Asset allocation is an important investment principle that I incorporate into my overall investment map. It’s important primarily because cheap stocks, asset classes or companies can always get cheaper after you have initially purchased them.
Many folks budget their weekly income but I have seen many investors fail to undertake asset allocation (which is budgeting) with their investments. You should never assume a stock will rise once you have bought it.
I have also found that good money management via asset allocation can reduce any stress or concerns I have if the investment purchase drops after being bought. It is somewhat psychologically reassuring that as your stock falls you have a cash reserve which allows you to buy more as the price declines. While this can seem irrational, you are actually getting more stocks at a cheaper price.
No-one has the skill to buy the bottom on a regular basis, so it make sense to keep some spare cash.
For those of you thinking, “gee maybe you have a dud investment so more funds might not be a great idea”. Ok, but seldom do asset classes (such as Sectors, Countries or Styles) stay low forever (See my paper on mean reversion). Also a study called Doubling Down showed that fund managers who “doubled down” on their investments outperformed those who sold too early (https://alphaarchitect.com/2014/11/17/does-doubling-down-work/)
Another reason for appropriate asset allocation is that markets fluctuate. Have a look at the intra-year fluctuations of the ASX200.
You can see that “buying the dip” is generally a good idea since markets rise most of the time. So spare cash gives you a greater range of options to BTD. There is no “correct” asset allocation. While diversification is important, a large portion of your investment success can be simply choosing the right asset class at the right time. Note how the various asset classes in and out of favour. This is a great example of my other papers – mean reversion, and buy low, sell high.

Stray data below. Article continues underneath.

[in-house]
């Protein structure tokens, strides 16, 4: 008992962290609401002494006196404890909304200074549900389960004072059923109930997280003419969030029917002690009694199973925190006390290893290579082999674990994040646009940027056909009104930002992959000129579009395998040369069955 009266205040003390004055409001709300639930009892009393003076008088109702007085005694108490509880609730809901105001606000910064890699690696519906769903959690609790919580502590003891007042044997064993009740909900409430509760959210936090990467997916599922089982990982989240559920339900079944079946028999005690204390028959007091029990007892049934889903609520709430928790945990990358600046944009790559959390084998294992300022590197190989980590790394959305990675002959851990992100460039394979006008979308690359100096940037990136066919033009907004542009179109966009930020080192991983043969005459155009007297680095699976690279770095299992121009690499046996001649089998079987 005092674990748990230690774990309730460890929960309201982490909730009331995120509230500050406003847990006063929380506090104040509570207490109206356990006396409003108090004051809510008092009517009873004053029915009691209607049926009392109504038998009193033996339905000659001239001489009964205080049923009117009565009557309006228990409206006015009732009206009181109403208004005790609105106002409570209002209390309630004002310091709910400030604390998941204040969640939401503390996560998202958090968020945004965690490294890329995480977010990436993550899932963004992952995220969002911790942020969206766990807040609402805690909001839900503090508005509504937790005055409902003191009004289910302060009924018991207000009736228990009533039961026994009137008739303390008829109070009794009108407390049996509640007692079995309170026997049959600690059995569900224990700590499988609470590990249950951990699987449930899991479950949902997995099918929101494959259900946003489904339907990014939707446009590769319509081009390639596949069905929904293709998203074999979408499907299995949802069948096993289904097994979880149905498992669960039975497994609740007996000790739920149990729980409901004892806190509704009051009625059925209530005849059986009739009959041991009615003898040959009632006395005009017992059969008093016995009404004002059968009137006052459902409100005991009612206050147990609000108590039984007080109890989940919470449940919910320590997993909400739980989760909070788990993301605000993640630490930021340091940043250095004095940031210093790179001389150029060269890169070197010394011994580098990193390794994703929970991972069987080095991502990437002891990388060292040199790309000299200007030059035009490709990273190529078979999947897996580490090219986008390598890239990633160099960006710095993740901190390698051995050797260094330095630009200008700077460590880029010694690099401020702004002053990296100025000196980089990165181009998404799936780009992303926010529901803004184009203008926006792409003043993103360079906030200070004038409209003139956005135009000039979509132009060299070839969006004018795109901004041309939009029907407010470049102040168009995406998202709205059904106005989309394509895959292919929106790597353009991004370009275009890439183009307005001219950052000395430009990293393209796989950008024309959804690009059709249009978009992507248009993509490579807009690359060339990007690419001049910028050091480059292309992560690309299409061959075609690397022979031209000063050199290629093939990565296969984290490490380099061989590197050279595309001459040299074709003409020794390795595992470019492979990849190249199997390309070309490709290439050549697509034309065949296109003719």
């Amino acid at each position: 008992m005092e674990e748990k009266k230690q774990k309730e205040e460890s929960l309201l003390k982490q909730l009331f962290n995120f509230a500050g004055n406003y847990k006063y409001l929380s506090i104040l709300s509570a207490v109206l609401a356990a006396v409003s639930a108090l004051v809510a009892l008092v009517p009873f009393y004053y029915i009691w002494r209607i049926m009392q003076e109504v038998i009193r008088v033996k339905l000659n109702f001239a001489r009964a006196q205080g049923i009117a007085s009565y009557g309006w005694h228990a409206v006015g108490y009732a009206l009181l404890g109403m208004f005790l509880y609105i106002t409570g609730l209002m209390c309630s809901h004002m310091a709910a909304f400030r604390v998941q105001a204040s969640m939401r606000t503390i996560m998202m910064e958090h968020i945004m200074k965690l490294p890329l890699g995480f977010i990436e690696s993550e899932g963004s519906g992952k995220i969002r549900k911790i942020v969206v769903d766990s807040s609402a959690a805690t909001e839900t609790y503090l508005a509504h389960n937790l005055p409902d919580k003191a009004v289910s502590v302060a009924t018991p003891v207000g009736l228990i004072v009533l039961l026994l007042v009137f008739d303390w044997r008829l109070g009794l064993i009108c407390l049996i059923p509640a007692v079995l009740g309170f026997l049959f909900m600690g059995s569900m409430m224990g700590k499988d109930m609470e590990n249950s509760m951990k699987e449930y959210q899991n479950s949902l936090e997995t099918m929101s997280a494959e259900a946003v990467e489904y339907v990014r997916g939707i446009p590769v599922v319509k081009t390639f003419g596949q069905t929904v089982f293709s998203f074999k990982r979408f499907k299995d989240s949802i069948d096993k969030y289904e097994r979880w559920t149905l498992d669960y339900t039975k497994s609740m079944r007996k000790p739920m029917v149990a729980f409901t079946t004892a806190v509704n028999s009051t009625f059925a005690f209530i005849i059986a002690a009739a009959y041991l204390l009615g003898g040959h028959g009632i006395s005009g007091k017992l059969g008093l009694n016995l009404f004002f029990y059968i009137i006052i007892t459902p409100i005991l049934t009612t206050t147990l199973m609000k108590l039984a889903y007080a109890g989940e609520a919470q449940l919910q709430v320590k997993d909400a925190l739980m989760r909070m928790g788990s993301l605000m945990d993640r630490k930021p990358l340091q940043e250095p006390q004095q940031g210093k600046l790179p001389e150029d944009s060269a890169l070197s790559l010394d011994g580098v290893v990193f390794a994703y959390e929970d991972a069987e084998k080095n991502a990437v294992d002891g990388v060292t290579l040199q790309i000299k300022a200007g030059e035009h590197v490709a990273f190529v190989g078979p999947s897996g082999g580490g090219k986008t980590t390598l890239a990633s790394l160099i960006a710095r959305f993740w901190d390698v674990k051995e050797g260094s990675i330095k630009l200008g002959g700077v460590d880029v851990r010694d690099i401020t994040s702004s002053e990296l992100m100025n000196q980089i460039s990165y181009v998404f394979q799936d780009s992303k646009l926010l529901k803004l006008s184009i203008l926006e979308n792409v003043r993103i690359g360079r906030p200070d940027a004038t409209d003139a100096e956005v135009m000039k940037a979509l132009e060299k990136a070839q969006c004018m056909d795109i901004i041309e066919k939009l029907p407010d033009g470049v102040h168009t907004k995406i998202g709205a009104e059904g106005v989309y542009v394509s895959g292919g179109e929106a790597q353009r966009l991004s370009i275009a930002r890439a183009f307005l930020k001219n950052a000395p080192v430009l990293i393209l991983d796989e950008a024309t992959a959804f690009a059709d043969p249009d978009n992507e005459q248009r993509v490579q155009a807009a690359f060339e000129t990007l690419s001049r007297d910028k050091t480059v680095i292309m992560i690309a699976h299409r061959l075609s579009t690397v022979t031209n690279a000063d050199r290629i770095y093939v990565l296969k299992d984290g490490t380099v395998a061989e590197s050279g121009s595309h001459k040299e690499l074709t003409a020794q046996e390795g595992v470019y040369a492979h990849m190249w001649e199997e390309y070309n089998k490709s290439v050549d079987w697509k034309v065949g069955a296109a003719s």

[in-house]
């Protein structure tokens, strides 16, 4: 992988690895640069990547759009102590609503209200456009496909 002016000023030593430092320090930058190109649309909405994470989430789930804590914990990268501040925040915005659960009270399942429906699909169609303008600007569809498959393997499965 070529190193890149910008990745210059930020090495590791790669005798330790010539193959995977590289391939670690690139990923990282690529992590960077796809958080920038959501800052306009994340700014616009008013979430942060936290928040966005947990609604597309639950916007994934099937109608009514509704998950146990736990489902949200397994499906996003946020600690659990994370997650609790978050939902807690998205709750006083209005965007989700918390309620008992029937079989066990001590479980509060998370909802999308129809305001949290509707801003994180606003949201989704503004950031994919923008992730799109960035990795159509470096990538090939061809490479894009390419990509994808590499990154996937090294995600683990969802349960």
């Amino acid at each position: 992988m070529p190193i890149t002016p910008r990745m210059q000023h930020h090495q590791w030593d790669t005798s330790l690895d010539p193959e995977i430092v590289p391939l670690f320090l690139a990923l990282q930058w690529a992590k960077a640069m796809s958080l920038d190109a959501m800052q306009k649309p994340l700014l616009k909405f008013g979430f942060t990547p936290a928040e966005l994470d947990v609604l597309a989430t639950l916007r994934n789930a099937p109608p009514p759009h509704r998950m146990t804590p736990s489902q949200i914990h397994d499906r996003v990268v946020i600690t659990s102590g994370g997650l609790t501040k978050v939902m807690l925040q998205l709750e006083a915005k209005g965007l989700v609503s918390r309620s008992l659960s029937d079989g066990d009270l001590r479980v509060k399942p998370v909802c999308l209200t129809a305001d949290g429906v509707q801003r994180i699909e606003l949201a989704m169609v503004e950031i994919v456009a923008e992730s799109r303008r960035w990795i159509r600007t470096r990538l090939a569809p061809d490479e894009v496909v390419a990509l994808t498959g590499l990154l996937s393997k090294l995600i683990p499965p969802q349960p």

Closer to home, astute asset allocation is aptly demonstrated by Australian residential property in Sydney and Melbourne booming while the ASX 300 meandered back and forth.
Steve, my coach told me how he bought a property at New Farm for $175,000 and sold it 8 years later for $326,000. I replied that was an astute investment decision. He said, “truth is, I bought it because it was near my friends who recommended it and also it was close to the city where I worked”. No genius just luck and being in the right asset class. So how do we allocate astutely across asset classes? An example:
You can invest across asset classes so when allocating funds (say using Country and Sector ETF’s) it is generally best to do it proportionately. Why? Because while some investment will be more appealing and appear to have more potential, the fact is that you can’t be sure and so the best approach it to allocate the same portion.
Buffett’s number one rule is “Don’t lose money”. Having a set of investment principles that include a disciplined approach to asset allocation will certainly increase the probability that your investments will adhere to Buffett’s number one rule.